Memoir Basics 3: Adding feelings, judgments, and explanations


Details that make a difference

Two school kids saying hi to each other

In memoirs, authors focus on a particular period in their lives when certain people, events and places (who, what, where) were really important or memorable. But how is this different from a straightforward recount? 

Here’s a snippet that reads like a recount. But if you click on the expanders, the hidden detail makes it read a lot more like a memoir. Why? What makes the difference?

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When I was in the fourth grade, a girl came up to me in the schoolyard during recess and said, “You have the prettiest hair. Let’s be friends.” I said, “Okay.” Heck, I was glad someone wanted to be my friend. Her name was Frances. I’ll never forget Frances for as long as I live. She was thin, with light brown hair and blue eyes. She was a quiet gentle person. I was actually forbidden to play with her because she was a gentile, but I’d sneak over to her house anyway and sneak her over to mine. Actually I didn’t have to sneak into Frances’s house because I was always welcome there.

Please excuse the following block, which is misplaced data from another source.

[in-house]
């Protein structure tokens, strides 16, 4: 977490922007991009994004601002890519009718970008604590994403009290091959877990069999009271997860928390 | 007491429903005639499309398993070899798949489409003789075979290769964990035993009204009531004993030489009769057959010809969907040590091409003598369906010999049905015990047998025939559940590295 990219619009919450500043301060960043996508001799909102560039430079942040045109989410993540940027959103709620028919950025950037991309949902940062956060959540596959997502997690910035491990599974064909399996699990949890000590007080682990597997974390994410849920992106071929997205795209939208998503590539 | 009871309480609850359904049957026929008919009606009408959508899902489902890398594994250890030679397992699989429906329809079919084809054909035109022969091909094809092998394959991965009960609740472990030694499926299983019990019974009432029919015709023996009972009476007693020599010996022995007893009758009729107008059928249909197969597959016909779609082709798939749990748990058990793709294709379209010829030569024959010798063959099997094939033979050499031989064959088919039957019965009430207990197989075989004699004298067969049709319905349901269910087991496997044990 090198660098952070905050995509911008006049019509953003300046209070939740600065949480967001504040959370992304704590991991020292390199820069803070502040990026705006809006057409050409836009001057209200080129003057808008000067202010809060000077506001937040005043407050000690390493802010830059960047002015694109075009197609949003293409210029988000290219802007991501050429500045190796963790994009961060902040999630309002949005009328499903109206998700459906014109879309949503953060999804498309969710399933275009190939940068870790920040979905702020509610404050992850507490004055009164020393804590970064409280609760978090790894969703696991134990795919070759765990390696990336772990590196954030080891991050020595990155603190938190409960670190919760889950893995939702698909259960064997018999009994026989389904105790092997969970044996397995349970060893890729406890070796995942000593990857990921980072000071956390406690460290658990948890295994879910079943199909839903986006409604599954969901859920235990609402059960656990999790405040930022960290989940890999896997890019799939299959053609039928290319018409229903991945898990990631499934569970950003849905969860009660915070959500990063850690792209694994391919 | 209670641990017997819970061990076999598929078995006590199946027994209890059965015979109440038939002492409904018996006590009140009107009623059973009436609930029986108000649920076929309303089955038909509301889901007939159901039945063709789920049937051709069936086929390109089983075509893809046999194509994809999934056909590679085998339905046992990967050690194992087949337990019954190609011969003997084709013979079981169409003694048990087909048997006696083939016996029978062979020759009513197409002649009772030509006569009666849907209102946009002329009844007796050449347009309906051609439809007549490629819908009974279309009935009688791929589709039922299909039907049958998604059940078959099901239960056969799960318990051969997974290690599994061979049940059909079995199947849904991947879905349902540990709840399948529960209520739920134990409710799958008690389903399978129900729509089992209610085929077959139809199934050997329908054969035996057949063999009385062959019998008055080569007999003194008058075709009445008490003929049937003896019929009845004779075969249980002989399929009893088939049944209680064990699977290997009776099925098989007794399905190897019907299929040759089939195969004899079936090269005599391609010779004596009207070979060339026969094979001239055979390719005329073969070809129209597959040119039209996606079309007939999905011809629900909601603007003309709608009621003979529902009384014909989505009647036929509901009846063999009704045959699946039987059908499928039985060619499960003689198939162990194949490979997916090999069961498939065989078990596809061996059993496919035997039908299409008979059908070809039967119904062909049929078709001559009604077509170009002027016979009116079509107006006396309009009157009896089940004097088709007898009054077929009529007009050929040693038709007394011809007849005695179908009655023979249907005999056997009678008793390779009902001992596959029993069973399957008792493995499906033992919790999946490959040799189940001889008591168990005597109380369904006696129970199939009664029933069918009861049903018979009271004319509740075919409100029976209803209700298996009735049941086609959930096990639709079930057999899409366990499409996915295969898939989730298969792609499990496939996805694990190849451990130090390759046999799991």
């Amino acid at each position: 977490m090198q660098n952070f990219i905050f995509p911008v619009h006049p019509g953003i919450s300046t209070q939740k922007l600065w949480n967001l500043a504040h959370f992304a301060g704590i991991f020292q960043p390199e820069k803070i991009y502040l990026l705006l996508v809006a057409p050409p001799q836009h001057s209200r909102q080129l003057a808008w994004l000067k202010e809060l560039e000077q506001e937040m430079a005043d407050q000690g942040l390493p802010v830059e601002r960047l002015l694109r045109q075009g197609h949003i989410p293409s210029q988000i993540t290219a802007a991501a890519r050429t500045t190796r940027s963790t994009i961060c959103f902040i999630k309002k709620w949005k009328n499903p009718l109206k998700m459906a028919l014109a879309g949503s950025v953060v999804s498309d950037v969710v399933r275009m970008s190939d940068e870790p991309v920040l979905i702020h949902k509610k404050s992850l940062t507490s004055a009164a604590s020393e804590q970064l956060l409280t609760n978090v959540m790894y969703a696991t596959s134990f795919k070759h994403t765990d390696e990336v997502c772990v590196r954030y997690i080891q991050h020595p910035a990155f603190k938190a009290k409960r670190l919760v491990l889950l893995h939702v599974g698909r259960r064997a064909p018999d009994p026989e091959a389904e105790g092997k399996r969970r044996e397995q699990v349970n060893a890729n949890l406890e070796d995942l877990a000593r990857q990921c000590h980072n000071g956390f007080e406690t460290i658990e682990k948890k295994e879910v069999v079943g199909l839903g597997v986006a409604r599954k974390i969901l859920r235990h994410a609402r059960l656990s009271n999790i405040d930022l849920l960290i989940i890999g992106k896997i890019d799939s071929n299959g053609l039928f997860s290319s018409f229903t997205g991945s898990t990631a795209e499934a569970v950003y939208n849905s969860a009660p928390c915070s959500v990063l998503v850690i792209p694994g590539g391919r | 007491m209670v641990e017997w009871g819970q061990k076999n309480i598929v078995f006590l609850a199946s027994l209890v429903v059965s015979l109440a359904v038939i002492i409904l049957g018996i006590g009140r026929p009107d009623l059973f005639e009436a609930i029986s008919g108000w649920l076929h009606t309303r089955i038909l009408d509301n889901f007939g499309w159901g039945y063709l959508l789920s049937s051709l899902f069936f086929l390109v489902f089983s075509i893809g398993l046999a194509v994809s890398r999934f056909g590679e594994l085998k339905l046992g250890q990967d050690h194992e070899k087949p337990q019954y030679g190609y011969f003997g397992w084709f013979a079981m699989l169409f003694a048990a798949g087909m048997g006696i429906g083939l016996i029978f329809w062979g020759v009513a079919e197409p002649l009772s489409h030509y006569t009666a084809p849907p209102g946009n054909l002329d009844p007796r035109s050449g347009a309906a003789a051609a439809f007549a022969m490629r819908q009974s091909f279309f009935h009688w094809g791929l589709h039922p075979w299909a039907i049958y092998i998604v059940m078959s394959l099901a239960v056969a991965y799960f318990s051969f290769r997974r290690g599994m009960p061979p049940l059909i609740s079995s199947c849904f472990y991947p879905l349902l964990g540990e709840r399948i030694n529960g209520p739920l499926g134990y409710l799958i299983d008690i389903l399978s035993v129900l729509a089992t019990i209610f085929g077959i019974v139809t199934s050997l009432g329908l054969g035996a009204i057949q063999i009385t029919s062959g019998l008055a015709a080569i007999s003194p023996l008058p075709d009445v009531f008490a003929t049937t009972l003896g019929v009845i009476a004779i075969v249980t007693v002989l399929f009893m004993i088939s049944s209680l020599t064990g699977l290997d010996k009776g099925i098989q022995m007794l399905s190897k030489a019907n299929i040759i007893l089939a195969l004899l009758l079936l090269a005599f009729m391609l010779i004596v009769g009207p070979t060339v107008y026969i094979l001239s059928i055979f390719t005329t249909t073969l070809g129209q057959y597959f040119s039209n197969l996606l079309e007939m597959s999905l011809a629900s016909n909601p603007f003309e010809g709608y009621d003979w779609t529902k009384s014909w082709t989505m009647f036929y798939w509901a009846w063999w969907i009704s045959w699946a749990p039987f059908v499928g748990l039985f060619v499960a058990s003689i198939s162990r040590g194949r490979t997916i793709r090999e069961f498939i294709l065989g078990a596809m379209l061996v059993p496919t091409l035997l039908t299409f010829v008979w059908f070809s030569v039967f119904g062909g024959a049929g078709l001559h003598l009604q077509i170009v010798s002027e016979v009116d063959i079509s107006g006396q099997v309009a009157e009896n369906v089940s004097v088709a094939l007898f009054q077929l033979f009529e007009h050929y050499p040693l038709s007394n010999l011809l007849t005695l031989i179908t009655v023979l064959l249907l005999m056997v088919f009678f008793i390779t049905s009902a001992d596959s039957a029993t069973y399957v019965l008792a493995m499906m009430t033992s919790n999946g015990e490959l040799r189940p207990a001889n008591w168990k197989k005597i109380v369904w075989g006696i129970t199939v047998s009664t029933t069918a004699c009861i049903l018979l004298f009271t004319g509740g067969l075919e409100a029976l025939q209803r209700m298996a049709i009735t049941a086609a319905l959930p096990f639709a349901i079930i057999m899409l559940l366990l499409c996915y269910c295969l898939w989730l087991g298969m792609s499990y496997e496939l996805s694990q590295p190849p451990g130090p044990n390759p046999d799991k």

The Color of WaterJames McBrideSource
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Memoir vs recount

Let’s look at this snippet in a little more detail.

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